Does RBC Bearings’s (NASDAQ:ROLL) Statutory Profit Adequately Reflect Its Underlying Profit?

Broadly speaking, profitable businesses are less risky than unprofitable ones. However, sometimes companies receive a one-off boost (or reduction) to their profit, and it’s not always clear whether statutory profits are a good guide, going forward. This article will consider whether RBC Bearings‘s (NASDAQ:ROLL) statutory profits are a good guide to its underlying earnings.

We like the fact that RBC Bearings made a profit of US$109.4m on its revenue of US$718.2m, in the last year. Happily, it has grown both its profit and revenue over the last three years, as you can see in the chart below.

Check out our latest analysis for RBC Bearings

NasdaqGS:ROLL Income Statement, January 8th 2020
NasdaqGS:ROLL Income Statement, January 8th 2020

Of course, when it comes to statutory profit, the devil is often in the detail, and we can get a better sense for a company by diving deeper into the financial statements. This article will discuss how unusual items have impacted RBC Bearings’s most recent profit results. That might leave you wondering what analysts are forecasting in terms of future profitability. Luckily, you can click here to see an interactive graph depicting future profitability, based on their estimates.

How Do Unusual Items Influence Profit?

For anyone who wants to understand RBC Bearings’s profit beyond the statutory numbers, it’s important to note that during the last twelve months statutory profit was reduced by US$19m due to unusual items. While deductions due to unusual items are disappointing in the first instance, there is a silver lining. When we analysed the vast majority of listed companies worldwide, we found that significant unusual items are often not repeated. And that’s hardly a surprise given these line items are considered unusual. If RBC Bearings doesn’t see those unusual expenses repeat, then all else being equal we’d expect its profit to increase over the coming year.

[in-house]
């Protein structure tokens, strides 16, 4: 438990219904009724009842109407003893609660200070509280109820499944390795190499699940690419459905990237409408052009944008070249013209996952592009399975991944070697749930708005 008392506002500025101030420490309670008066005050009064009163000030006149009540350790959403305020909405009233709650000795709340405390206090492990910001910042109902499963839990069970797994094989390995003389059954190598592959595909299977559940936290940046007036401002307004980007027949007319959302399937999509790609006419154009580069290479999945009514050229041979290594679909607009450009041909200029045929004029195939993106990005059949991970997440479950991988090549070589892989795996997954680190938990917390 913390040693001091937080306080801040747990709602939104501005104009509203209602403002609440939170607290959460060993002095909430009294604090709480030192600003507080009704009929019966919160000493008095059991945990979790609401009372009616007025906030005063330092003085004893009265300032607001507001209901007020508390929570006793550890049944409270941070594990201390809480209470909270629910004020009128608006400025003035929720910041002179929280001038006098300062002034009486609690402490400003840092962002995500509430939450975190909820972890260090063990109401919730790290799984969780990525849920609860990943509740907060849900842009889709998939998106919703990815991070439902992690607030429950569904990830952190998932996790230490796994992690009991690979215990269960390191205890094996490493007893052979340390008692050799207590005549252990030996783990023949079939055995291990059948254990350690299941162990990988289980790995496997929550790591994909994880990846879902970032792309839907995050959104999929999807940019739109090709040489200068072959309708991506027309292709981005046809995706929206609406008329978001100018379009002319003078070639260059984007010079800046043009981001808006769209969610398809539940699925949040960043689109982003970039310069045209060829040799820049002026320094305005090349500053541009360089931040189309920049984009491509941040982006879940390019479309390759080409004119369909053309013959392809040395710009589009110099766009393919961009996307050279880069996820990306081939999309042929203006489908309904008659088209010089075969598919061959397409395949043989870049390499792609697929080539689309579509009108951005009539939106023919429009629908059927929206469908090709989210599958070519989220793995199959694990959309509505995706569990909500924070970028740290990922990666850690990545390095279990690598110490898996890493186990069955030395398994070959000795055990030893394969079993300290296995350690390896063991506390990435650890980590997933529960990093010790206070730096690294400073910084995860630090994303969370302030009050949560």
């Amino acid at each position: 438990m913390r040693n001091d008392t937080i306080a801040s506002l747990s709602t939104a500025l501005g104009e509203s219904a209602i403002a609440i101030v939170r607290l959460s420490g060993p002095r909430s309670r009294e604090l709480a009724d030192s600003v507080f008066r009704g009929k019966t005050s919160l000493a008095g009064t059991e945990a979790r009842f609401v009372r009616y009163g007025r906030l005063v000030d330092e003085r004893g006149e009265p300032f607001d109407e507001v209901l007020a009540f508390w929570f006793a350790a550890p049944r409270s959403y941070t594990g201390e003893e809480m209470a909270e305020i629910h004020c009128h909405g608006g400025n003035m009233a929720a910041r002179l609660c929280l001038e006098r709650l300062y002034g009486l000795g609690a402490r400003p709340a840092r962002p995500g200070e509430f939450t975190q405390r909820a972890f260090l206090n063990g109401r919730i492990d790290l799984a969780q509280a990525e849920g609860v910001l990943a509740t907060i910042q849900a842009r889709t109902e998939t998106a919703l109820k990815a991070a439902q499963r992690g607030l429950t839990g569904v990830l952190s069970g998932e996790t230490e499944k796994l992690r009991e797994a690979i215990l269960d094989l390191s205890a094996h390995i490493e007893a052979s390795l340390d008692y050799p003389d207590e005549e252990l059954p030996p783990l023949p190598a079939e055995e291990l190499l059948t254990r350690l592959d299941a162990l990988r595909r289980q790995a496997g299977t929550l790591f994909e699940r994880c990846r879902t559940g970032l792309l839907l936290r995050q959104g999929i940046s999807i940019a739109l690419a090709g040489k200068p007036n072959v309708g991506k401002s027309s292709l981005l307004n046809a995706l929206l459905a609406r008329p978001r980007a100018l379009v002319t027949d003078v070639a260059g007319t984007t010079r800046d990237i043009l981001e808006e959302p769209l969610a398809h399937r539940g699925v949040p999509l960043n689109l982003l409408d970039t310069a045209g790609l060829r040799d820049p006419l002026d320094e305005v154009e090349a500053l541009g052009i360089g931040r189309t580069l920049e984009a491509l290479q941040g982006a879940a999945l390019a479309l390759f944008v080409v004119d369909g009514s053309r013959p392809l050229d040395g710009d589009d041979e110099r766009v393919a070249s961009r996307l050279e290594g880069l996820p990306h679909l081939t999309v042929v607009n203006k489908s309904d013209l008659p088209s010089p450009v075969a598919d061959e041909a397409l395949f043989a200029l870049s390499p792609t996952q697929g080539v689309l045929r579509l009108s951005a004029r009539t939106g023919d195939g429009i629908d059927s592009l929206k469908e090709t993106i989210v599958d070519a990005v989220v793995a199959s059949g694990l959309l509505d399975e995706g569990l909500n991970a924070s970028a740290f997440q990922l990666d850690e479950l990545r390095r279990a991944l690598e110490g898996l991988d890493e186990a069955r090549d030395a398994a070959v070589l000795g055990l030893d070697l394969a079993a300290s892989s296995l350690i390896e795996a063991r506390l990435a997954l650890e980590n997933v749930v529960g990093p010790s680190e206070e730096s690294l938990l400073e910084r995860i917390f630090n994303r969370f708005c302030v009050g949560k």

Our Take On RBC Bearings’s Profit Performance

Because unusual items detracted from RBC Bearings’s earnings over the last year, you could argue that we can expect an improved result in the current quarter. Based on this observation, we consider it likely that RBC Bearings’s statutory profit actually understates its earnings potential! And on top of that, its earnings per share have grown at 44% per year over the last three years. Of course, we’ve only just scratched the surface when it comes to analysing its earnings; one could also consider margins, forecast growth, and return on investment, among other factors. Obviously, we love to consider the historical data to inform our opinion of a company. But it can be really valuable to consider what other analysts are forecasting. Luckily, you can check out what analysts are forecsting by clicking here.

This note has only looked at a single factor that sheds light on the nature of RBC Bearings’s profit. But there are plenty of other ways to inform your opinion of a company. For example, many people consider a high return on equity as an indication of favorable business economics, while others like to ‘follow the money’ and search out stocks that insiders are buying. While it might take a little research on your behalf, you may find this free collection of companies boasting high return on equity, or this list of stocks that insiders are buying to be useful.

If you spot an error that warrants correction, please contact the editor at editorial-team@simplywallst.com. This article by Simply Wall St is general in nature. It does not constitute a recommendation to buy or sell any stock, and does not take account of your objectives, or your financial situation. Simply Wall St has no position in the stocks mentioned.

We aim to bring you long-term focused research analysis driven by fundamental data. Note that our analysis may not factor in the latest price-sensitive company announcements or qualitative material. Thank you for reading.